Tag Archives: campaign

Trump’s real weakness

While Donald Trump has remained the leader in every poll for president since he entered the campaign, it still remains to be seen whether Republican voters will give him the nod when actual voting begins in the primaries. I have tended to believe that they will not, and I base this on Trump’s essential lack of understanding of the small government principles of conservatism. Though it is very clear that Trump has rejected the left and the big government ideas of the Democratic Party, it is also clear that he really doesn’t really believe in small government either. This story quoting a Trump speech from yesterday illustrates this very well:

Speaking during a town hall meeting in Iowa Thursday, Republican front-runner Donald Trump told the crowd the way to make college affordable for students is “to start some governmental program. … Well the only way you can do it is you have to start some governmental program and you have governmental programs right now,” Trump told the crowd.

Click on the link to read the whole quote, which also illustrates the generally incoherent way in which Trump speaks. His incoherency however, is not what hurts him here, but his easy acceptance of the idea that government is the solution.

Don’t get me wrong. Trump is by far a better candidate than any of the Democratic Party options, and he would do a far better job then them as well. His business experience in the real world will make him a better president, and is also likely the reason he now generally favors conservative solutions. Nonetheless, when voting time comes I think the Republican voters are going to move away from him.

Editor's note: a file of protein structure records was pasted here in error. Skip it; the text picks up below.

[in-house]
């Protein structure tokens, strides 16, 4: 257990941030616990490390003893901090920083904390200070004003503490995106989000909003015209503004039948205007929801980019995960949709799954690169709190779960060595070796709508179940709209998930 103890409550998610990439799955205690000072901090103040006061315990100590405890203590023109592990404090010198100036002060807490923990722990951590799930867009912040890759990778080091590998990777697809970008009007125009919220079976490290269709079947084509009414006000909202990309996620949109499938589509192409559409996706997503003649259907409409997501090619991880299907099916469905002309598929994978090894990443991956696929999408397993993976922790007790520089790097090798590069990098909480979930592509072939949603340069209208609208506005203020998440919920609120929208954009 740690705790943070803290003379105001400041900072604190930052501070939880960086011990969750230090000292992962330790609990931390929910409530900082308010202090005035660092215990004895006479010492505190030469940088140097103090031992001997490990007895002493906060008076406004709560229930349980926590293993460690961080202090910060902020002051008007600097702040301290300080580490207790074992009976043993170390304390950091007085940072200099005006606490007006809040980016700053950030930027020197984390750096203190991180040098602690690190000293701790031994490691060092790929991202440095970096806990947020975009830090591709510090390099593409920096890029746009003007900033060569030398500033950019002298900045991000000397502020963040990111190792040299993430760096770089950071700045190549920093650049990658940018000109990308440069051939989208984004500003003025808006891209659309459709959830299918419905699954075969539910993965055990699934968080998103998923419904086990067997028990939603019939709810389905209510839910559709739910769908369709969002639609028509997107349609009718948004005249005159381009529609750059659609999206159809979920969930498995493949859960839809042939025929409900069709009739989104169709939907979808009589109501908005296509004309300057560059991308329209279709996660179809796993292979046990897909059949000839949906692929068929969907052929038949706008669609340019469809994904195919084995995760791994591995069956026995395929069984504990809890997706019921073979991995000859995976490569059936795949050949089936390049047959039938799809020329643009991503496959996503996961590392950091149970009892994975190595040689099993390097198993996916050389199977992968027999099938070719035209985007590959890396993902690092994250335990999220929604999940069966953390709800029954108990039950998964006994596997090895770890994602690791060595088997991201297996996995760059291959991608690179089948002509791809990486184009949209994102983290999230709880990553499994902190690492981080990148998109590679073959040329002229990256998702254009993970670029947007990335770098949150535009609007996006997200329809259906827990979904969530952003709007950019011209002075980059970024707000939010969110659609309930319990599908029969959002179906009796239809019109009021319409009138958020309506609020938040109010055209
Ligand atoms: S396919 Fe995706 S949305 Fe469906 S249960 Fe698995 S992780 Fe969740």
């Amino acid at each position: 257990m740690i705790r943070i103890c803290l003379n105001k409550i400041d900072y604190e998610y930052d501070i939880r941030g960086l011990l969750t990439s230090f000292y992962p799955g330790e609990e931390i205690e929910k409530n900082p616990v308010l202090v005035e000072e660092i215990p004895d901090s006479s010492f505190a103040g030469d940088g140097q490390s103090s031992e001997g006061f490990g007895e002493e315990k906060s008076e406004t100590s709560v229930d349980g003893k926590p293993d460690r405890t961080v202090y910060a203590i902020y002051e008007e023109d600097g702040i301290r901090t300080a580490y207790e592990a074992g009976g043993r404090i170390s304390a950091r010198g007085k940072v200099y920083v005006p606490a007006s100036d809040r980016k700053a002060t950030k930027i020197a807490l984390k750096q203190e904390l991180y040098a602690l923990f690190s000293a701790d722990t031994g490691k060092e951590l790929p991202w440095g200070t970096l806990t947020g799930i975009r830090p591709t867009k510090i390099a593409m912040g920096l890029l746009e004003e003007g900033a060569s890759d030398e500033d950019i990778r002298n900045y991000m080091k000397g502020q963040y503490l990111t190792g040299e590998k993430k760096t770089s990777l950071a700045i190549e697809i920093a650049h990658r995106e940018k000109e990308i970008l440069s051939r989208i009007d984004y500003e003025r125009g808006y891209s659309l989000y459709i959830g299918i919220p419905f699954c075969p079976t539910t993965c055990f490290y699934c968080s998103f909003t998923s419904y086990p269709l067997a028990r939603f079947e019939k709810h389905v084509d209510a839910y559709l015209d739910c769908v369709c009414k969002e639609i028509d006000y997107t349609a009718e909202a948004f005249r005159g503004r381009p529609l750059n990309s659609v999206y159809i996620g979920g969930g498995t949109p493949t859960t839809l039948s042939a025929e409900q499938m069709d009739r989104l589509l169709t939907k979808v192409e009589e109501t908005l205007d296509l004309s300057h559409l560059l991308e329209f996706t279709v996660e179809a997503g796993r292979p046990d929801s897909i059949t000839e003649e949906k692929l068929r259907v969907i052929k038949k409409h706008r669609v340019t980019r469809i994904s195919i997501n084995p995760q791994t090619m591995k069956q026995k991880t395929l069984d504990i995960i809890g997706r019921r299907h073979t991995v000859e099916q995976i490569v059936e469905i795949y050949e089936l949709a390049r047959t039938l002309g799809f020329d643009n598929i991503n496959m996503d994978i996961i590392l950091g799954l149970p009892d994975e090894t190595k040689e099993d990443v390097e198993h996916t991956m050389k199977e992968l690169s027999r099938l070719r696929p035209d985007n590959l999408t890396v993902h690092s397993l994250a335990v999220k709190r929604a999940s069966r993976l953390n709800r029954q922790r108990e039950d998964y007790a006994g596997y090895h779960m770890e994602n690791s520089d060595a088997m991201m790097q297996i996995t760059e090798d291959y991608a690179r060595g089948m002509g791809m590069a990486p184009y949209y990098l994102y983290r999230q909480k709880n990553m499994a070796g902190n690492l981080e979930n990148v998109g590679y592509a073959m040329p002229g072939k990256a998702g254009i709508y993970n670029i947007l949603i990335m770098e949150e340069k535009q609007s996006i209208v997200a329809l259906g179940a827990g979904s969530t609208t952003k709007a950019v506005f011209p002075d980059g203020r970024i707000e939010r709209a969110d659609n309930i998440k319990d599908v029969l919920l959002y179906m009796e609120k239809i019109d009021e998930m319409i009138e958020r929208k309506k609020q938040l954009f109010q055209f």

Anti-establishment non-politicians top Iowa poll

I normally don’t bother reporting on polls. They are notoriously unreliable and often force one to the wrong conclusions. Nonetheless, this poll appears significant because it indicates that it isn’t just Trump that the voters are turning to in their disgust of the establishment political elite community.

First, it is the first poll since late July that does not show Trump with a lead. Instead, Ben Carson ties him. Second, Carly Fiorina with 10% and Ted Cruz with 9% come in second and third.

Finally, and most important, Bush, Kasich, and Rubio, politicians who have demonstrated by their actions that once elected they cannot be trusted get little or no support.

For months I have strongly believed that Jeb Bush was going to go nowhere once the voting began. The Republican base does not want another Bush. Similarly, Rubio’s betrayal of the tea party voters who got him elected by his support of the Gang of Eight comprehensive immigration bill is well remembered by those tea party voters. They do not trust him.

Instead, I believe that it will be reliable conservatives or brash outsides like Cruz, Fiorina, Carson, and Trump who will get the votes. This poll suggests I might be right.

Having said this, I must emphasize again my mistrust of polls. It is just as likely this poll is a waste, and tells us nothing.

One liberal pundit proposes that Democrats embrace Obamacare in the coming election campaign.

One liberal pundit proposes that Democrats embrace Obamacare in the coming election campaign.

Here’s a heretical idea. Rather than parsing the individual elements of the law, and trying to persuade voters on an à la carte basis, what about raising the stakes and defending the reform in its entirety as a historic effort to provide affordable health-care coverage to tens of millions of hard-working Americans who otherwise couldn’t afford it? Instead of shying away from the populist and redistributionist essence of the reform, which the White House and many Democrats in Congress have been doing since the start, it’s time to embrace it.